Orange County four-piece Thrice are the type of band many love to hate. A cocktail of raw aggression, shameless emotion and a hell of a lot of pop-hooks; the band have steadily risen to new heights in recent times on the back of their critically acclaimed LP ‘The Artists In The Ambulance‘.
With a new full-length plucked, prepared and on the way to a stereo near you; the band’s own Eddie Breckenridge gives Crossfire the low down on everything from Warped Tour to Peter Gabriel…
Hey, how are you today?
I’m ok, thanks!
So, you’ve just gotten into the UK yesterday. Have you been up to much besides sleeping?
I actually slept for the whole plane ride over here, but it was still pretty hard to wake up this morning. I guess everything is just one big blur right now.
You spent the summer out on the road doing the Warped Tour. How did that go?
It was awesome, but it was also very tiring. The days are long, and relentlessly hot. It’s always boiling hot on the Warped Tour. There’s a really cool community aspect to it as well. You go into it not knowing too many people and you come out of it with a really solid group of friends. Plus you get to watch these awesome bands every day and then hang out and talk about music afterwards, which is never a bad thing.
What was the general reaction to the newer material compared to old?
We were playing two new songs every day I think, and the reaction was actually really good. Kids are singing the songs back to us already, which is crazy because the new record’s not even out yet. I guess people are recording the shows and uploading them onto the internet some place.
How do you think people in the UK will respond to the new stuff?
I really don’t know! I think our fan base is so eclectic in as much as metal kids are into us as well as punk rock kids and stuff like that, so it’s difficult to predict how an entire group of people will react to specific material.
How do you think the new material has progressed compared to your past efforts?
By far it’s the most experimental collection of music we’ve recorded thus far. It’s got some of the heaviest stuff we’ve ever done, but also some of the mellowest. The songs contrast each other really well, too. The heavier parts come when needed, and the slower ones in turn do the same.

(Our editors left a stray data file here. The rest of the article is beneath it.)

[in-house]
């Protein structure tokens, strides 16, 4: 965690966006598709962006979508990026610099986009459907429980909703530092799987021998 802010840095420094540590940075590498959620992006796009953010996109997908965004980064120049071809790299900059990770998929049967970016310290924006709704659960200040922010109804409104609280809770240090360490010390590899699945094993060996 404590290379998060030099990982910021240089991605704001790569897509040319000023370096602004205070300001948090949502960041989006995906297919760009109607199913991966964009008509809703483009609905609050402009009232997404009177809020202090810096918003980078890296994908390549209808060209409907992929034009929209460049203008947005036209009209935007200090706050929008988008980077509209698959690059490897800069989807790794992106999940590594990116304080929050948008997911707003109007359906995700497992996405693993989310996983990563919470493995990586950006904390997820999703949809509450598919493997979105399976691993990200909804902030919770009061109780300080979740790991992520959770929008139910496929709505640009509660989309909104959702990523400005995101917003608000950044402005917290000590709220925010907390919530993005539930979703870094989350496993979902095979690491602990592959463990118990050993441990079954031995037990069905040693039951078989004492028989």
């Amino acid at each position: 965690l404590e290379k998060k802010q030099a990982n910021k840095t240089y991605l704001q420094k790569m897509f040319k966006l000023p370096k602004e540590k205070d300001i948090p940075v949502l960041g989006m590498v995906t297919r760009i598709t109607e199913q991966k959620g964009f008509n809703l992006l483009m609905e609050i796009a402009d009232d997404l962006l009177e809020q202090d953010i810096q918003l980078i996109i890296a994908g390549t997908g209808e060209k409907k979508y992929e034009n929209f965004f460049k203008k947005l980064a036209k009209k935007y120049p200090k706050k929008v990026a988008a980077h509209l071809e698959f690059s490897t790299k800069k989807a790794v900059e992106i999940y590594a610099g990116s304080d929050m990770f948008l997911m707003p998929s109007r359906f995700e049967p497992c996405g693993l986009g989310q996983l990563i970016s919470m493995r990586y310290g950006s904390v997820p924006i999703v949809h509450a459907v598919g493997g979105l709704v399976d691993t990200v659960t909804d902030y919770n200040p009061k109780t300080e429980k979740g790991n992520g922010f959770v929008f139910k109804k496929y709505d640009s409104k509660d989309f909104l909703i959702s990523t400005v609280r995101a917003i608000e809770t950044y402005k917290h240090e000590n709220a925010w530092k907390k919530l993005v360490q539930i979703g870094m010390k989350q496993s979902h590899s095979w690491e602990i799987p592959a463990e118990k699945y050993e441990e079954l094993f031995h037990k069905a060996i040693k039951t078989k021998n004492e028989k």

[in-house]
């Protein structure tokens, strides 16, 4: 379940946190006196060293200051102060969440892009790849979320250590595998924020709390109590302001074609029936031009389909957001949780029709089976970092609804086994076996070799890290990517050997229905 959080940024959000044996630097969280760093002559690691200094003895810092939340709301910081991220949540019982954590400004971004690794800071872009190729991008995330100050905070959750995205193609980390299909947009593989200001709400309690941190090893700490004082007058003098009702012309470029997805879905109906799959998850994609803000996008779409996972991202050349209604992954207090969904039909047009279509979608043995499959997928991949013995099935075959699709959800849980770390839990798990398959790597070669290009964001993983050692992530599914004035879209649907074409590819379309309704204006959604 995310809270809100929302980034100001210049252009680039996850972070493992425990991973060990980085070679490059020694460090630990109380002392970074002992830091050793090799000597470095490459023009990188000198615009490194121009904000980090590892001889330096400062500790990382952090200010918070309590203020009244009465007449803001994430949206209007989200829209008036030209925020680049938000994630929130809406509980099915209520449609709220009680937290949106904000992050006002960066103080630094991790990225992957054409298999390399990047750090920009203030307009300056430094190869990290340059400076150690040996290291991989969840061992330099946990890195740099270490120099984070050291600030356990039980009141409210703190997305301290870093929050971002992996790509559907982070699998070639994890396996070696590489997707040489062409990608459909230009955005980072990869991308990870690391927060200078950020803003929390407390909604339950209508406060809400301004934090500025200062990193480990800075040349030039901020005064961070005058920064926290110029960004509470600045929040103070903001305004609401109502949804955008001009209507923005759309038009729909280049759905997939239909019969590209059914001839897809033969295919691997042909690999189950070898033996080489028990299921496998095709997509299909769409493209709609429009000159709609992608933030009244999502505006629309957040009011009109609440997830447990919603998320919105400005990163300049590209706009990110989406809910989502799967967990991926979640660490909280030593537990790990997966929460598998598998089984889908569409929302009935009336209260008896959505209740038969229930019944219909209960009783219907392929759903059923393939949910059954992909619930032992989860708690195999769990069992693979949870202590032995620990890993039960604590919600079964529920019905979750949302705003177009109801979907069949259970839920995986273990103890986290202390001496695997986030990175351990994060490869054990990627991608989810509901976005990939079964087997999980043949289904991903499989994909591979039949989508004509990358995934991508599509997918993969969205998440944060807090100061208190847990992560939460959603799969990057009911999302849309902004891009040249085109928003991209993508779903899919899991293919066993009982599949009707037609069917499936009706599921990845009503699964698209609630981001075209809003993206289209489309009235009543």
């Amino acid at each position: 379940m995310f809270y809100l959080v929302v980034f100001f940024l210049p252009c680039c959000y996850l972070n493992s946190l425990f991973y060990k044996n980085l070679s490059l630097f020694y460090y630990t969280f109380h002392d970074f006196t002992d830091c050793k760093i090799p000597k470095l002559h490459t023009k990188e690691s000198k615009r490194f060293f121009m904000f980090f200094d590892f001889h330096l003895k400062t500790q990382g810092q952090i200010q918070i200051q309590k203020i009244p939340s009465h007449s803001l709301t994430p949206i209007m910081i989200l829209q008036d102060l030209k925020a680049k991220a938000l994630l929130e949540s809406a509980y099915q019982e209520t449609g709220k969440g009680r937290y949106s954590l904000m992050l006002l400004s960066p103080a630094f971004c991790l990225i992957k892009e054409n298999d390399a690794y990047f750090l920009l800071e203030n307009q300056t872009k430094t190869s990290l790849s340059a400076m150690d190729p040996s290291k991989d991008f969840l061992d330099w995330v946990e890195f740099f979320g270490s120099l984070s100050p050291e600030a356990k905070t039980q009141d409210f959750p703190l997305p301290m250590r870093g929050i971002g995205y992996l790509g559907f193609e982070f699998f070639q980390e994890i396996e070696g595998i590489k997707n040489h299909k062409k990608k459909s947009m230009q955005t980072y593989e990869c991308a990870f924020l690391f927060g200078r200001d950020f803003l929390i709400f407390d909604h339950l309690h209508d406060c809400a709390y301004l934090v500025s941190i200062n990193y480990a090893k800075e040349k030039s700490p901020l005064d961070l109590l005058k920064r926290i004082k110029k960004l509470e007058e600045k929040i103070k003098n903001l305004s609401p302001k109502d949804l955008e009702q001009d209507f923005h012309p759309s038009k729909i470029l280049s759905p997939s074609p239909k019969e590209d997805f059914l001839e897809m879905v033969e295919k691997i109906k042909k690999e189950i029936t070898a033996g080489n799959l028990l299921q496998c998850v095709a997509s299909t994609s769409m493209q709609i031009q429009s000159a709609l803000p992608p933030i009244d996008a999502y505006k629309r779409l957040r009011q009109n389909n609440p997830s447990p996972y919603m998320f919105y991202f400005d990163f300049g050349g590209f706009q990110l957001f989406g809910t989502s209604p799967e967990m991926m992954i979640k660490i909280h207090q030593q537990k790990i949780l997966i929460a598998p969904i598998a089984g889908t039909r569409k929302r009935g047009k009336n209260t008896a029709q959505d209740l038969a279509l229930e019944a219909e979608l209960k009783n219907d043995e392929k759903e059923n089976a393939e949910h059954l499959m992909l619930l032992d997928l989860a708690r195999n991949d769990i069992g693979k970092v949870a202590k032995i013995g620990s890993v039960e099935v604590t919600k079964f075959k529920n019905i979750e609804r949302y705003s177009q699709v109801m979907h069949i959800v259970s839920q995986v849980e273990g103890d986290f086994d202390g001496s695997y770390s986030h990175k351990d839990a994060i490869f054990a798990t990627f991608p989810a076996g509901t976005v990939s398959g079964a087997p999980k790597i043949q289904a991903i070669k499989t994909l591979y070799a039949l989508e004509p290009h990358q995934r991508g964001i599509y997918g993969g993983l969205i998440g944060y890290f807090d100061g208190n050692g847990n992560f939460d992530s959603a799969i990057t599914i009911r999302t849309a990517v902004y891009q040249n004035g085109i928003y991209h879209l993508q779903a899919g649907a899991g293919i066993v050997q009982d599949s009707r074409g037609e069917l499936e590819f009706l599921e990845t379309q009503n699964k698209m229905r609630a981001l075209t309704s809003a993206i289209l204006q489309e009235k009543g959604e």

I noticed a couple of the newer songs were a little slower than some may be used to, particularly as Artist in the Ambulance was a pretty upbeat and high tempo record…
It was really weird at the beginning. I mean we knew we were writing slower songs, but we didn’t immediately realise just HOW slow some of them were coming out. When we first started laying things down we played a bunch of stuff to our label and our management, and they were kind of like; “maybe you should think about what you’re doing here”. Looking back now though, while some of the stuff on the new album may be slow, it’s still way faster than it was on those original recordings. We’re really getting into producing more atmospheric music because that’s where our influences lay. We love everything from Sigur Ros to Isis.
How did you approach the writing process for this album, did you do anything differently?
With our previous record we had about 3 months to write the whole thing, so we were just hammering songs out most of the time. This time we had a bit more room for experimentation. Various members of the band would bring in drum loops and stuff that they’d made on a computer, which is something we’d never done before. We’d spend hours listening to these weird sounds and effects and playing over them to try and piece them all together.
Steve Osborne handled the production duties this time around, and obviously he’s not exactly a hard rock producer having worked with the likes of Peter Gabriel in the past. Why him?
One of the main reasons is because there are so many bands in our genre that are coming out with albums that sound almost identical. They’re even using the same producers and engineers to get a certain sound and feel to their records. We just really wanted to get away from that as much as possible and make a record that people wouldn’t be able to categorise or compare to anything else.
A lot of people have previously branded you as an “emo” band. Would you say that’s a fair way to describe your sound?
I don’t even know what that tag means anymore! I definitely agree that music should have emotion involved, whether it be aggression or sadness or anything like that, but I don’t understand the whole generalisation that goes on nowadays. To be perfectly honest I don’t know how people would describe us and I really don’t care either! As soon as you start trying to pigeonhole music like that it almost loses a part of what made it so special and unique in the first place
What’s your opinion on the current state of that type of scene?
I think that if people carry on making records that sound the same as everybody else and stop pushing the boundaries, then in a couple of years most of these bands won’t even be around anymore. Every time a certain “trend” starts to become over saturated like that, the appeal soon disappears, and in turn so do the bands. You only have to look at when KoЯn and Rage Against The Machine came out with this cool new sound, and then a thousand others come out of the wood work and eventually blew out the fire.
Presumably you think you guys have done enough to save yourself from the wreckage should that ever happen…
I guess we’ll find out soon enough. We’re just going to carry on making music we’re happy with and that feels right to us, and if people are into it then great. At least we’re trying.
Thrice’s new album ‘Vheissu‘ was released through Island Records on October 17th.
Go to www.thrice.net for more..